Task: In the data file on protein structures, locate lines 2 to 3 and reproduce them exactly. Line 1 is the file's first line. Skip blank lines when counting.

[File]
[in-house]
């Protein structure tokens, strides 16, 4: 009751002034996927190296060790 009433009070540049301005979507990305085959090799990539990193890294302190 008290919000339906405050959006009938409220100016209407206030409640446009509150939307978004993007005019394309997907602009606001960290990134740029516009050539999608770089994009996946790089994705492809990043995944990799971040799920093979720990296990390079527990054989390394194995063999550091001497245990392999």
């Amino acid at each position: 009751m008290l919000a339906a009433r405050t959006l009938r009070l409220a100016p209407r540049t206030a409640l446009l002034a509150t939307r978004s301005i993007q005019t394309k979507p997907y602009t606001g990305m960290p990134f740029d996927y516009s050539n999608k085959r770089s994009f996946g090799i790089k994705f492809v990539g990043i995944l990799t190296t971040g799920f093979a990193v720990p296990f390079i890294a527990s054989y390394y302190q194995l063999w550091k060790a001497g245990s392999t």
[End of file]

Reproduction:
């Protein structure tokens, strides 16, 4: 009751002034996927190296060790 009433009070540049301005979507990305085959090799990539990193890294302190 008290919000339906405050959006009938409220100016209407206030409640446009509150939307978004993007005019394309997907602009606001960290990134740029516009050539999608770089994009996946790089994705492809990043995944990799971040799920093979720990296990390079527990054989390394194995063999550091001497245990392999």
């Amino acid at each position: 009751m008290l919000a339906a009433r405050t959006l009938r009070l409220a100016p209407r540049t206030a409640l446009l002034a509150t939307r978004s301005i993007q005019t394309k979507p997907y602009t606001g990305m960290p990134f740029d996927y516009s050539n999608k085959r770089s994009f996946g090799i790089k994705f492809v990539g990043i995944l990799t190296t971040g799920f093979a990193v720990p296990f390079i890294a527990s054989y390394y302190q194995l063999w550091k060790a001497g245990s392999t």